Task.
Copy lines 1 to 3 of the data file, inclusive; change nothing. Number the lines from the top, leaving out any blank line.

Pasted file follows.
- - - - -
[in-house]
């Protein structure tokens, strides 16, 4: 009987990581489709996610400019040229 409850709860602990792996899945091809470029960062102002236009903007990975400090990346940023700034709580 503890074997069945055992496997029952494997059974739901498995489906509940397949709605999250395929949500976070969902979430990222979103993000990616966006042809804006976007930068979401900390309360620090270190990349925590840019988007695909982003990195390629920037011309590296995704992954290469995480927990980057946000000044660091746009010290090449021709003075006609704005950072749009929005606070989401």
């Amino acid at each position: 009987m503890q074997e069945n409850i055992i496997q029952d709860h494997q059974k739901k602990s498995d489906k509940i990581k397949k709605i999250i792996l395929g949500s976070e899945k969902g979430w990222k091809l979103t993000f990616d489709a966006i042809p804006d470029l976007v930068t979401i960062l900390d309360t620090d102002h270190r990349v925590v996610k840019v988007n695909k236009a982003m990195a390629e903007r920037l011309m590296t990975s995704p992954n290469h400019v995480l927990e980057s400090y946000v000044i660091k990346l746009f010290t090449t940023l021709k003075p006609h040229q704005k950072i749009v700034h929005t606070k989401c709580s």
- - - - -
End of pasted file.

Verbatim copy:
[in-house]
């Protein structure tokens, strides 16, 4: 009987990581489709996610400019040229 409850709860602990792996899945091809470029960062102002236009903007990975400090990346940023700034709580 503890074997069945055992496997029952494997059974739901498995489906509940397949709605999250395929949500976070969902979430990222979103993000990616966006042809804006976007930068979401900390309360620090270190990349925590840019988007695909982003990195390629920037011309590296995704992954290469995480927990980057946000000044660091746009010290090449021709003075006609704005950072749009929005606070989401």
């Amino acid at each position: 009987m503890q074997e069945n409850i055992i496997q029952d709860h494997q059974k739901k602990s498995d489906k509940i990581k397949k709605i999250i792996l395929g949500s976070e899945k969902g979430w990222k091809l979103t993000f990616d489709a966006i042809p804006d470029l976007v930068t979401i960062l900390d309360t620090d102002h270190r990349v925590v996610k840019v988007n695909k236009a982003m990195a390629e903007r920037l011309m590296t990975s995704p992954n290469h400019v995480l927990e980057s400090y946000v000044i660091k990346l746009f010290t090449t940023l021709k003075p006609h040229q704005k950072i749009v700034h929005t606070k989401c709580s």